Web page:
Cathedral of the wild

About Cathedral of the Wild


Boyd Varty had an unconventional upbringing. He grew up on Londolozi Game Reserve in South Africa, a place where man and nature strive for balance, where perils exist alongside wonders. Founded more than eighty years ago as a hunting ground, Londolozi was transformed into a nature reserve beginning in 1973 by Varty’s father and uncle, visionaries of the restoration movement. But it wasn’t just a sanctuary for the animals; it was also a place for ravaged land to flourish again and for the human spirit to be restored. When Nelson Mandela was released after twenty-seven years of imprisonment, he came to recover at the reserve.

Cathedral of the Wild is Varty’s memoir of his life in this exquisite and vast refuge. At Londolozi, Varty gained the confidence that emerges from living in Africa. “We came out strong and largely unafraid of life,” he writes, “with the full knowledge of its dangers.” It was there that young Boyd and his equally adventurous sister learned to track animals, raised leopard and lion cubs, followed their larger-than-life uncle on his many adventures filming wildlife, and became one with the land. Varty survived harrowing rhino charges, a vicious crocodile attack, even a debilitating bout with malaria, but his biggest challenge was a personal crisis of purpose. An intense spiritual quest takes him around the globe and back again—to reconnect with nature and “rediscover the track.”

Cathedral of the Wild is a story of transformation that inspires a great appreciation for the beauty and order of the natural world. With conviction, hope, and humor, Varty makes a passionate claim for the power of the wild to restore the human spirit.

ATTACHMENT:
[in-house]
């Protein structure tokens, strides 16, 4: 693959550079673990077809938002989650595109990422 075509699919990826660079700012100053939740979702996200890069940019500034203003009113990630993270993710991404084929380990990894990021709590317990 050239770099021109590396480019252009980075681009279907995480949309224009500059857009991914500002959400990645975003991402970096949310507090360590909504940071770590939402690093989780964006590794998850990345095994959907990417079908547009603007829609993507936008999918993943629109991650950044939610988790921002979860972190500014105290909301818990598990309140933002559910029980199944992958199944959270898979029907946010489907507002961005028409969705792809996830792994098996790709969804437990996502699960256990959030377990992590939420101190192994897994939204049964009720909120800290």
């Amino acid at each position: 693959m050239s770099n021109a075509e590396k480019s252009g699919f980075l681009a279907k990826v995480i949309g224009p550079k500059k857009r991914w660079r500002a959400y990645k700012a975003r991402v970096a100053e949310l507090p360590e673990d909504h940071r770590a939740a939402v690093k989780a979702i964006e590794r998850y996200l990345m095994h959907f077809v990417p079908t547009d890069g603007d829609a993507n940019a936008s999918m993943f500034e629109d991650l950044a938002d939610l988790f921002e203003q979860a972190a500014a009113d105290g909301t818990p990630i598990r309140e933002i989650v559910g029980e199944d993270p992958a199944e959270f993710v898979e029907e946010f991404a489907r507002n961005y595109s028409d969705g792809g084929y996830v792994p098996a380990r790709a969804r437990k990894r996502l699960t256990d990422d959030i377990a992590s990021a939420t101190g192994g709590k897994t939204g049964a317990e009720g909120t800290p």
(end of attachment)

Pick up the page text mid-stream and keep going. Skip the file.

Praise for Cathedral of the Wild:

A rare and moving tale.

 Richard Louv, author of Last Child in the Woods

Against one of the most picturesque locales in South Africa—the scenic Londolozi Game Reserve—Varty rethinks family traditions and changing social mores in this intense, insightful memoir that brings together several wise observations about the relationship between nature and humanity. The power of storytelling, Varty writes, is the blood tie that links his great-grandfather who started the reserve as a hunting ground over eight decades ago, and his father, Dave, who established the lush acreage into a nature preserve in 1973.
This is more than a tame conservation story of lionesses, leopards, and elephants, but rather a transformative social awakening of Varty’s father and his confidante, Uncle John, of the racist apartheid policies following the bloody 1976 Soweto riots. Some of the most significant scenes in the book involve anti-apartheid activist Nelson Mandela who, following his lengthy prison stint, went to the reserve to rest and conduct terse phone talks with DeKlerk, the president of South Africa. Varty faces his own trials, overcoming a brutal crocodile assault that leaves him questioning his purpose, leading to a spiritual renewal that elevates this memoir above the usual wilderness narrative.

Publishers Weekly, Starred Review